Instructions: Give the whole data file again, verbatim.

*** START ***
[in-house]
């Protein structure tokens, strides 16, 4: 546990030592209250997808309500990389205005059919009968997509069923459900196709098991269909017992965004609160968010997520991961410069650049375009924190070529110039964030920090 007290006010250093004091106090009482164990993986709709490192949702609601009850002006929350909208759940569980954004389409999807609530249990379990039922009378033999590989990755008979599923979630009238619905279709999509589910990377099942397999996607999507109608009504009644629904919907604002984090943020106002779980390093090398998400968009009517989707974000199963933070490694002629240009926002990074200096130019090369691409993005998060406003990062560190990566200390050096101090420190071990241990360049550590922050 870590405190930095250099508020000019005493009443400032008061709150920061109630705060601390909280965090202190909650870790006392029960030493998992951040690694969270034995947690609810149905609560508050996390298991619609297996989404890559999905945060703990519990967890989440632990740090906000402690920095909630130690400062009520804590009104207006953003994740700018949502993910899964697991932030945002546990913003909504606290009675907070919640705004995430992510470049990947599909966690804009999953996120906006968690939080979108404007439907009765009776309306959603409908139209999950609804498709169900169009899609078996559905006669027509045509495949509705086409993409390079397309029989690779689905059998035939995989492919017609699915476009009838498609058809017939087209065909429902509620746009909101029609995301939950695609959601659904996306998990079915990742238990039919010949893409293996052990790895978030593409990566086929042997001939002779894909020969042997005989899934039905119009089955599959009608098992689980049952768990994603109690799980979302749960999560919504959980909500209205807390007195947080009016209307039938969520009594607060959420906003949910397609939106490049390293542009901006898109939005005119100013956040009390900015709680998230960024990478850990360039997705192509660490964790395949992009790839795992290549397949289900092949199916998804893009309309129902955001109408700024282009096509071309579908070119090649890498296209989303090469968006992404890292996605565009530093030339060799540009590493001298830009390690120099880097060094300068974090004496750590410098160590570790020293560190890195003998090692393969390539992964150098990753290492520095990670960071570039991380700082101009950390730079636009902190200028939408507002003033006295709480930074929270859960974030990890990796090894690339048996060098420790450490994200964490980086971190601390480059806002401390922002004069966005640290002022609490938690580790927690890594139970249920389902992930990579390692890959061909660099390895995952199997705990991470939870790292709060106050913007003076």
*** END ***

[in-house]
């Protein structure tokens, strides 16, 4: 546990030592209250997808309500990389205005059919009968997509069923459900196709098991269909017992965004609160968010997520991961410069650049375009924190070529110039964030920090 007290006010250093004091106090009482164990993986709709490192949702609601009850002006929350909208759940569980954004389409999807609530249990379990039922009378033999590989990755008979599923979630009238619905279709999509589910990377099942397999996607999507109608009504009644629904919907604002984090943020106002779980390093090398998400968009009517989707974000199963933070490694002629240009926002990074200096130019090369691409993005998060406003990062560190990566200390050096101090420190071990241990360049550590922050 870590405190930095250099508020000019005493009443400032008061709150920061109630705060601390909280965090202190909650870790006392029960030493998992951040690694969270034995947690609810149905609560508050996390298991619609297996989404890559999905945060703990519990967890989440632990740090906000402690920095909630130690400062009520804590009104207006953003994740700018949502993910899964697991932030945002546990913003909504606290009675907070919640705004995430992510470049990947599909966690804009999953996120906006968690939080979108404007439907009765009776309306959603409908139209999950609804498709169900169009899609078996559905006669027509045509495949509705086409993409390079397309029989690779689905059998035939995989492919017609699915476009009838498609058809017939087209065909429902509620746009909101029609995301939950695609959601659904996306998990079915990742238990039919010949893409293996052990790895978030593409990566086929042997001939002779894909020969042997005989899934039905119009089955599959009608098992689980049952768990994603109690799980979302749960999560919504959980909500209205807390007195947080009016209307039938969520009594607060959420906003949910397609939106490049390293542009901006898109939005005119100013956040009390900015709680998230960024990478850990360039997705192509660490964790395949992009790839795992290549397949289900092949199916998804893009309309129902955001109408700024282009096509071309579908070119090649890498296209989303090469968006992404890292996605565009530093030339060799540009590493001298830009390690120099880097060094300068974090004496750590410098160590570790020293560190890195003998090692393969390539992964150098990753290492520095990670960071570039991380700082101009950390730079636009902190200028939408507002003033006295709480930074929270859960974030990890990796090894690339048996060098420790450490994200964490980086971190601390480059806002401390922002004069966005640290002022609490938690580790927690890594139970249920389902992930990579390692890959061909660099390895995952199997705990991470939870790292709060106050913007003076």